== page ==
I ticked that off my list last summer, as my wife and I meandered back to Martinborough after spending a weekend in Napier.

Months earlier I had taken a road map of New Zealand and had gone over it with a felt pen tracing out all the roads I had travelled. Of course, the major highways had been traversed, as well as almost all of what we used to call the provincial highways, and a good many others as well.

In the South Island, the map was covered with black ink – Picton to Invercargill, in to Mount Cook, over the Lewis and Arthur’s Passes, though the Catlins, from Nelson to Collingwood, up and over the Skippers, the ‘pig route’ in from Palmerston to Central Otago, and back down the Maniototo, even Dansey’s Pass got inked over; Lumsden into Te Anau and Manapouri, around western Southland taking in Tuatapere, Nightcaps, Otautau and Riverton.

The North Island routes were also covered in ink. I’d previously covered all the main highways and provincial roads, the backside of Lake Taupō, around the East Cape, and through the gorge from Gisborne to Opotiki, Hongi’s track, around the Coromandel and up to Port Charles, and even the Far North to up Kaitaia and down the west side to Dargaville, out to the coast from Pukekohe, and the west side of the Firth of Thames through Miranda and on to Auckland through Hunua.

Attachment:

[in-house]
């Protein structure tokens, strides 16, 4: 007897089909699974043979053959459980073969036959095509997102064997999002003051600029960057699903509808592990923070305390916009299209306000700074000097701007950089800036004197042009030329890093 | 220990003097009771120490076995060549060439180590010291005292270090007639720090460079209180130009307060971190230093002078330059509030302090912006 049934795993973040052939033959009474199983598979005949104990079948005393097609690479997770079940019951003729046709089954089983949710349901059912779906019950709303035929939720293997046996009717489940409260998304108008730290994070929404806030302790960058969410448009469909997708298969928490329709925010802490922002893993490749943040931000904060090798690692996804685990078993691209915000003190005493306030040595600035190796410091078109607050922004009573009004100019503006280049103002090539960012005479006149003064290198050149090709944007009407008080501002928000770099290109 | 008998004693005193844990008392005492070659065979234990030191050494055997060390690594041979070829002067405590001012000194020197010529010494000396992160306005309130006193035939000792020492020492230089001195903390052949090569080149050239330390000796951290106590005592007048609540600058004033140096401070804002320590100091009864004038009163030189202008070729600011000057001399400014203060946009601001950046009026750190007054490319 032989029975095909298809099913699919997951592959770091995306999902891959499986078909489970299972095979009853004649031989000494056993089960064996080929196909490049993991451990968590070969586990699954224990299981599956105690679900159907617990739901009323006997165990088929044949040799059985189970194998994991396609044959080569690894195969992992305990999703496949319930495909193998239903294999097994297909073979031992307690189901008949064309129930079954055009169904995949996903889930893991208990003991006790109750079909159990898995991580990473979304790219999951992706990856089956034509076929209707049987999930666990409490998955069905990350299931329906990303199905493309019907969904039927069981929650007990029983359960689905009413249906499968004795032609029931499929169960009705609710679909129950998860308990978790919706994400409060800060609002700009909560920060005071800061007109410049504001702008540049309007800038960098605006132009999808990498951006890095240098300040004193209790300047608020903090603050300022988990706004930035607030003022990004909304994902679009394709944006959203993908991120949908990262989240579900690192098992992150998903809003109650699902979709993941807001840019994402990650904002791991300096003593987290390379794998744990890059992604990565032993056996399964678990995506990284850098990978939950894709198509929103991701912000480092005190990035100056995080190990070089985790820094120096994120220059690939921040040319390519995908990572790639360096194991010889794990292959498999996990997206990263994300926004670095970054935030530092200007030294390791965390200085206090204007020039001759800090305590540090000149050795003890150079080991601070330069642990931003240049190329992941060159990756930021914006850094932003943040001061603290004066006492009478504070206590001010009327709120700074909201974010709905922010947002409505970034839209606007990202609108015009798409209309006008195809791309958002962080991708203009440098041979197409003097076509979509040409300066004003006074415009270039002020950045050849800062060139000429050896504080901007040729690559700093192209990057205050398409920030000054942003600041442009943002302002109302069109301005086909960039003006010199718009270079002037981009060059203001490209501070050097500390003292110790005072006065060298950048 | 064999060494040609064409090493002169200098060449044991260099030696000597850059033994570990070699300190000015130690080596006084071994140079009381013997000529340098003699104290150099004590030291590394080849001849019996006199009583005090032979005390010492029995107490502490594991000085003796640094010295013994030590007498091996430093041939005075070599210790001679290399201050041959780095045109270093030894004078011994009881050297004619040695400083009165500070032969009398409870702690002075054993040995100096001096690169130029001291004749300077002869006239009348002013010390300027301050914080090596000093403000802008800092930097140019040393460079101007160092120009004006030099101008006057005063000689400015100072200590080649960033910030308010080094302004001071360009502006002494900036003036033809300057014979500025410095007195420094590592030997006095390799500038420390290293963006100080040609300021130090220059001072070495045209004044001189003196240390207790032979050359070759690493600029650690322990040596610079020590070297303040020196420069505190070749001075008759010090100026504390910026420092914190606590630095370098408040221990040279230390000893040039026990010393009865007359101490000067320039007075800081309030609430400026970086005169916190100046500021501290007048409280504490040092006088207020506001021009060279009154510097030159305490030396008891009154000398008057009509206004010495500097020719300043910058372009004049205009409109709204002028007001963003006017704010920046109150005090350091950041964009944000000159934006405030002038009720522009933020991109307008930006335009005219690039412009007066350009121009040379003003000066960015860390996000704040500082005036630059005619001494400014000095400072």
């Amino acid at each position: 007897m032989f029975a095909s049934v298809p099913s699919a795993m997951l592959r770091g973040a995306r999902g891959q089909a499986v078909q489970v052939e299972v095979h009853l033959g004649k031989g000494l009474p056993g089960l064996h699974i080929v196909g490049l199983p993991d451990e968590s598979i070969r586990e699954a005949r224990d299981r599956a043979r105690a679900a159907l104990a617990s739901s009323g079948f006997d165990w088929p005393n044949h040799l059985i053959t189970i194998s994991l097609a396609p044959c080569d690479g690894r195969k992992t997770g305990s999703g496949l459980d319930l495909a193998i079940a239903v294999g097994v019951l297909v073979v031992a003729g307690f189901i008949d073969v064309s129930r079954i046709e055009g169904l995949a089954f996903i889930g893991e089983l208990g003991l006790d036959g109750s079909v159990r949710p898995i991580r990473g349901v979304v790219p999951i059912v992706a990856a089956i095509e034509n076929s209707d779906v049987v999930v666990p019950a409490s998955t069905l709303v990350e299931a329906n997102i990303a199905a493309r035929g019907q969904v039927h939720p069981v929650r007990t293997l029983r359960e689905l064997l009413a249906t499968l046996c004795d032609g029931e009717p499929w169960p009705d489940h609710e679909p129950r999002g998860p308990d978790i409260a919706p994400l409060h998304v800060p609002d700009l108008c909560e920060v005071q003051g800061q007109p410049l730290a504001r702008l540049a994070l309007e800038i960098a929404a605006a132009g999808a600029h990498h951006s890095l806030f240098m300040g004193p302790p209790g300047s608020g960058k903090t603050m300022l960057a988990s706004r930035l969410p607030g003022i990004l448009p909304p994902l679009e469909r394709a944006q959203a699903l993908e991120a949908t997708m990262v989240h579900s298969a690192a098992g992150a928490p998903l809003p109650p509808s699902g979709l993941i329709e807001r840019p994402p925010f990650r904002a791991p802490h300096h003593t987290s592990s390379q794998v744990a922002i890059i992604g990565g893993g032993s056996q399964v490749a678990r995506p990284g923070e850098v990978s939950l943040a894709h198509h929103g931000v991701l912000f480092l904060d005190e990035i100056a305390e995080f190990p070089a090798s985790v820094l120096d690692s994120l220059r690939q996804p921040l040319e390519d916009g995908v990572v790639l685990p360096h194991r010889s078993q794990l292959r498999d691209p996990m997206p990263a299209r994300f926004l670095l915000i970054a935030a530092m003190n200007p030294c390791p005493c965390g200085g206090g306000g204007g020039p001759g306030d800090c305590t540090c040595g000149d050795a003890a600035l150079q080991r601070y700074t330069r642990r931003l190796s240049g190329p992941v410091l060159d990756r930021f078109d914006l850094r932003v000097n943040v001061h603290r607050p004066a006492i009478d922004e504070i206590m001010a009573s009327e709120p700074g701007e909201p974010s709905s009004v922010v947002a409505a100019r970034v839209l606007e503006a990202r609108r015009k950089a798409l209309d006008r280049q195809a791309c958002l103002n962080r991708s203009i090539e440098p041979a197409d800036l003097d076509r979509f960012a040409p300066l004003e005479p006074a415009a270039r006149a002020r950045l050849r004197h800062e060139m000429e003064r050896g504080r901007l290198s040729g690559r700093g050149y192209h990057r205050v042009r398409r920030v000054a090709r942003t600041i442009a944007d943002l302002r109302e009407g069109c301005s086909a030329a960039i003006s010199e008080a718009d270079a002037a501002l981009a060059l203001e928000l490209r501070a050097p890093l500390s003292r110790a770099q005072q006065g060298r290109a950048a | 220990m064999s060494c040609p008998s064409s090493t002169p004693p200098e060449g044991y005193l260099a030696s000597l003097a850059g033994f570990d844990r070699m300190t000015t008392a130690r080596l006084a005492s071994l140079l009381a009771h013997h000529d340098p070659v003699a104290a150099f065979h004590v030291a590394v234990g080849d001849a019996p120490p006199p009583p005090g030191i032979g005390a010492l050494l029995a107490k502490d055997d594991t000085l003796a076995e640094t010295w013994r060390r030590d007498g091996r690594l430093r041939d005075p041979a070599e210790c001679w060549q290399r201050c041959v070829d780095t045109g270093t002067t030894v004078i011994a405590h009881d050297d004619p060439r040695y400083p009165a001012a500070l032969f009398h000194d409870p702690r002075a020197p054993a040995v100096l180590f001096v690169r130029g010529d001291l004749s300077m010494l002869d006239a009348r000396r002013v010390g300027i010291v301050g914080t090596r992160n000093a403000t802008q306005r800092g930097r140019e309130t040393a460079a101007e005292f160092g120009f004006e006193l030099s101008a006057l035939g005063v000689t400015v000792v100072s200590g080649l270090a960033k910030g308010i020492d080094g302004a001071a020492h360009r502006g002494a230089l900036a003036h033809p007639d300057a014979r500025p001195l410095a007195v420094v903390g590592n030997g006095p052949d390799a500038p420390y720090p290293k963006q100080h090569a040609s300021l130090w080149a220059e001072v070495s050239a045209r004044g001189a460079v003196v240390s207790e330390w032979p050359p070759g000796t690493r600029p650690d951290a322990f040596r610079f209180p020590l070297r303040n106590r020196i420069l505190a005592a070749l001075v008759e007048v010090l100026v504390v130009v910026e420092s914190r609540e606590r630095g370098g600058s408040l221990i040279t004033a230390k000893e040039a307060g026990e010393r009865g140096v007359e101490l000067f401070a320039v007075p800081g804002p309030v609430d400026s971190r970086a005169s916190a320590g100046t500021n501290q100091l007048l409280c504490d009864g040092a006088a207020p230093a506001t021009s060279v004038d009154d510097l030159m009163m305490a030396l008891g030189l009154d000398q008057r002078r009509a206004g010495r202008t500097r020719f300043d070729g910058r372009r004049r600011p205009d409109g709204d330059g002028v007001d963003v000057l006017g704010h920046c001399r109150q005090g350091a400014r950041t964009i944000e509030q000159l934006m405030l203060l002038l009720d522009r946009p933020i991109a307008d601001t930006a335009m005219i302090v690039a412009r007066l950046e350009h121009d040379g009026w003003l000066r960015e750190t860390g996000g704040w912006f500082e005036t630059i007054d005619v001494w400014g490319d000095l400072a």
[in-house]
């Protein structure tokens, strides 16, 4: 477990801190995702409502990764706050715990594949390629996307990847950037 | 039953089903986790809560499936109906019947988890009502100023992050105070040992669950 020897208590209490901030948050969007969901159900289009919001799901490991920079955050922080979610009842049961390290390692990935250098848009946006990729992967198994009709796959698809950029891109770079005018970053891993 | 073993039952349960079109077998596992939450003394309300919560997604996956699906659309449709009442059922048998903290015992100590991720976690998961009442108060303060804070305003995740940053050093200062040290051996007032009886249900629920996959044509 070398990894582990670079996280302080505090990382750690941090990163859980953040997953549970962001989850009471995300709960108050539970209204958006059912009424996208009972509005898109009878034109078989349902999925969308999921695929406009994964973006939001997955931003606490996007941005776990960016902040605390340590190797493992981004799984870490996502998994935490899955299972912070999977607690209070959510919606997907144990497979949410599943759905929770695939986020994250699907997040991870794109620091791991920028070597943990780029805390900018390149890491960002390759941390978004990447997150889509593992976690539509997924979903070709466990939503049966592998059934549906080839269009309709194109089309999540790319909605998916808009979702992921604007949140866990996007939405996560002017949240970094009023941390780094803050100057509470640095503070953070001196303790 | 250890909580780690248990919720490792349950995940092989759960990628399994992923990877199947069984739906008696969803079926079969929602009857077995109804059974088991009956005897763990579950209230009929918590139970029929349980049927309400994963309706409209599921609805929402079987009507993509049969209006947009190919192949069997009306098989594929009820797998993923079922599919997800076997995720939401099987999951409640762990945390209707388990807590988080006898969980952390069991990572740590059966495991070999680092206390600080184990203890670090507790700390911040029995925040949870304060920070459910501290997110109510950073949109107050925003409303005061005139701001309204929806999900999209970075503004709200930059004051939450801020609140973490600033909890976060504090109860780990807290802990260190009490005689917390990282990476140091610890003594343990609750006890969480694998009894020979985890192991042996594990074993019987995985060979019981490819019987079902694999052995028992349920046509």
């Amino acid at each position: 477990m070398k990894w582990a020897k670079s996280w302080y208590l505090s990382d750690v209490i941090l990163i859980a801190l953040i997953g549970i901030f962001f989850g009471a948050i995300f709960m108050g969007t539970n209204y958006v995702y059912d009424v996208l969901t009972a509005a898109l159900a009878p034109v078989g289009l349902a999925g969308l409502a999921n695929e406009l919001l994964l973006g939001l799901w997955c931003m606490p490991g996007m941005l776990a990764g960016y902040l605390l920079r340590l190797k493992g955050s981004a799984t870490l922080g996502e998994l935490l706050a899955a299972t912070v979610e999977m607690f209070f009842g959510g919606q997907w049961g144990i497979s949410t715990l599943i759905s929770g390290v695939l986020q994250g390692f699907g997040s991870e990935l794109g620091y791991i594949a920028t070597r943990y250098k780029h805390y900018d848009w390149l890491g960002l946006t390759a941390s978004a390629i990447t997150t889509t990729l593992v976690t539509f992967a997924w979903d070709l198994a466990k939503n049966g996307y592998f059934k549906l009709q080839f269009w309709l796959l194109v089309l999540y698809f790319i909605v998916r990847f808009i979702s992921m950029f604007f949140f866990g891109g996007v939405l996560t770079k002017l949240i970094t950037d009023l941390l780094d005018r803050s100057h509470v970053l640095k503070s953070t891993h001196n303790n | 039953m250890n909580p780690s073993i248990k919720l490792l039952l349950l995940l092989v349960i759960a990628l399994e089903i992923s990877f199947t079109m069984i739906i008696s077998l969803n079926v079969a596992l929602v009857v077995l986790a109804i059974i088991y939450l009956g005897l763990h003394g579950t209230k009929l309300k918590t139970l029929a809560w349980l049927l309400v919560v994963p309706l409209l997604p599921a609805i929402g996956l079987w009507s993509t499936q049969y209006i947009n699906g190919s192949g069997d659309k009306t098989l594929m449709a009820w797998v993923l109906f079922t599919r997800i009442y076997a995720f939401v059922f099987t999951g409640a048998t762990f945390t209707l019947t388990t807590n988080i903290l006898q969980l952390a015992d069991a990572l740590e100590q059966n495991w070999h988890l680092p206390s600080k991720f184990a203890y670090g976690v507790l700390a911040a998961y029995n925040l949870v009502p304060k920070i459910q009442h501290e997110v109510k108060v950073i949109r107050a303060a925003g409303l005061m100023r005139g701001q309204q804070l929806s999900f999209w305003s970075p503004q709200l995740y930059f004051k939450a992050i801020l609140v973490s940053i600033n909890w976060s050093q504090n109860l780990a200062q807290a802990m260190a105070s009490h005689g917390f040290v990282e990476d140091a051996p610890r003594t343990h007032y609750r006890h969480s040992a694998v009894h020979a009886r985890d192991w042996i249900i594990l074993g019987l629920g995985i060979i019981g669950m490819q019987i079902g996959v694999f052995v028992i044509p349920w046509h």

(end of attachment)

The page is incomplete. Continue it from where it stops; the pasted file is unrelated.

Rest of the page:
The beach at Porangahau - wind, tussock, flying sand and unpopulated

And a personal favourite – over the hill from the Waitomo Caves and down to the gentle harbour town of Kawhia, once the third busiest port in New Zealand. In the 1830s to the 1850s local Māori had their own shipping business selling and shipping hides and other produce to Sydney and Melbourne. Now it’s a hideaway for boaties and fishers.

But there were three glaring gaps: the inland route to Gisborne from Wairoa; the Gentle Annie between Napier and Taihape and the coastal route in the Wairarapa. So, on a whim, and since we were in no hurry, I persuaded my wife that instead of heading down the main road from Napier to Martinborough we should swing east and explore the back road. It seemed liked a good idea at the time.

We fuelled up in Waipukurau and took the opportunity to get coffee and food at the Angkor Wat, which is the cousin of the place of the same name in Waiouru.

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